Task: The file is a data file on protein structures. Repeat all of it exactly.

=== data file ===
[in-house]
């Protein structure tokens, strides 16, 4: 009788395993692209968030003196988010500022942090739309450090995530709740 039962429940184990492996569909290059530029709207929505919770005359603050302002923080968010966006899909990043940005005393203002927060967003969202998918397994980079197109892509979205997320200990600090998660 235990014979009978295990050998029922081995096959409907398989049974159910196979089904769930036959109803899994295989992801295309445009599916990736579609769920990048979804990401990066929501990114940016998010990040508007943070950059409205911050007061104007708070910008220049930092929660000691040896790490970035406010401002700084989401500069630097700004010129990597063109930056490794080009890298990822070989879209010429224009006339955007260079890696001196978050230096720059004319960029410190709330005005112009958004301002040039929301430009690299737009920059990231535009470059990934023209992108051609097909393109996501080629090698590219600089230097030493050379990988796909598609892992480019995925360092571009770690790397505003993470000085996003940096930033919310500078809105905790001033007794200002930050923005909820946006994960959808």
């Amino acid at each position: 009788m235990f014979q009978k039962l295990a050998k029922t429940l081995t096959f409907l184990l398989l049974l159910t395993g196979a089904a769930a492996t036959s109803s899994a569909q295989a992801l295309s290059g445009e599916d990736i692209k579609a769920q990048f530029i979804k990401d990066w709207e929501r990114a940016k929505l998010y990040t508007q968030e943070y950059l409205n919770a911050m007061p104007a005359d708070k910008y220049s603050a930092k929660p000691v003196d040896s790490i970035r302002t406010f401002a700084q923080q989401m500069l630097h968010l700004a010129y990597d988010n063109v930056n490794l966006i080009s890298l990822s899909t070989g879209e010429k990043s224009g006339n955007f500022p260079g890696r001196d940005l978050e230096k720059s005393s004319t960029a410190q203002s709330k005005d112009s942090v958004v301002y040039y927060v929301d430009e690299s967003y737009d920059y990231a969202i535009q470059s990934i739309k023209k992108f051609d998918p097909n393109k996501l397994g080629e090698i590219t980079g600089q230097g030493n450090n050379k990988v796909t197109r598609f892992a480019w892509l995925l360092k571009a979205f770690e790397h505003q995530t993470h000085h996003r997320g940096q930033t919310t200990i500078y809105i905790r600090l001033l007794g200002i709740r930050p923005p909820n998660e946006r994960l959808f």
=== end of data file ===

[in-house]
């Protein structure tokens, strides 16, 4: 009788395993692209968030003196988010500022942090739309450090995530709740 039962429940184990492996569909290059530029709207929505919770005359603050302002923080968010966006899909990043940005005393203002927060967003969202998918397994980079197109892509979205997320200990600090998660 235990014979009978295990050998029922081995096959409907398989049974159910196979089904769930036959109803899994295989992801295309445009599916990736579609769920990048979804990401990066929501990114940016998010990040508007943070950059409205911050007061104007708070910008220049930092929660000691040896790490970035406010401002700084989401500069630097700004010129990597063109930056490794080009890298990822070989879209010429224009006339955007260079890696001196978050230096720059004319960029410190709330005005112009958004301002040039929301430009690299737009920059990231535009470059990934023209992108051609097909393109996501080629090698590219600089230097030493050379990988796909598609892992480019995925360092571009770690790397505003993470000085996003940096930033919310500078809105905790001033007794200002930050923005909820946006994960959808």
């Amino acid at each position: 009788m235990f014979q009978k039962l295990a050998k029922t429940l081995t096959f409907l184990l398989l049974l159910t395993g196979a089904a769930a492996t036959s109803s899994a569909q295989a992801l295309s290059g445009e599916d990736i692209k579609a769920q990048f530029i979804k990401d990066w709207e929501r990114a940016k929505l998010y990040t508007q968030e943070y950059l409205n919770a911050m007061p104007a005359d708070k910008y220049s603050a930092k929660p000691v003196d040896s790490i970035r302002t406010f401002a700084q923080q989401m500069l630097h968010l700004a010129y990597d988010n063109v930056n490794l966006i080009s890298l990822s899909t070989g879209e010429k990043s224009g006339n955007f500022p260079g890696r001196d940005l978050e230096k720059s005393s004319t960029a410190q203002s709330k005005d112009s942090v958004v301002y040039y927060v929301d430009e690299s967003y737009d920059y990231a969202i535009q470059s990934i739309k023209k992108f051609d998918p097909n393109k996501l397994g080629e090698i590219t980079g600089q230097g030493n450090n050379k990988v796909t197109r598609f892992a480019w892509l995925l360092k571009a979205f770690e790397h505003q995530t993470h000085h996003r997320g940096q930033t919310t200990i500078y809105i905790r600090l001033l007794g200002i709740r930050p923005p909820n998660e946006r994960l959808f």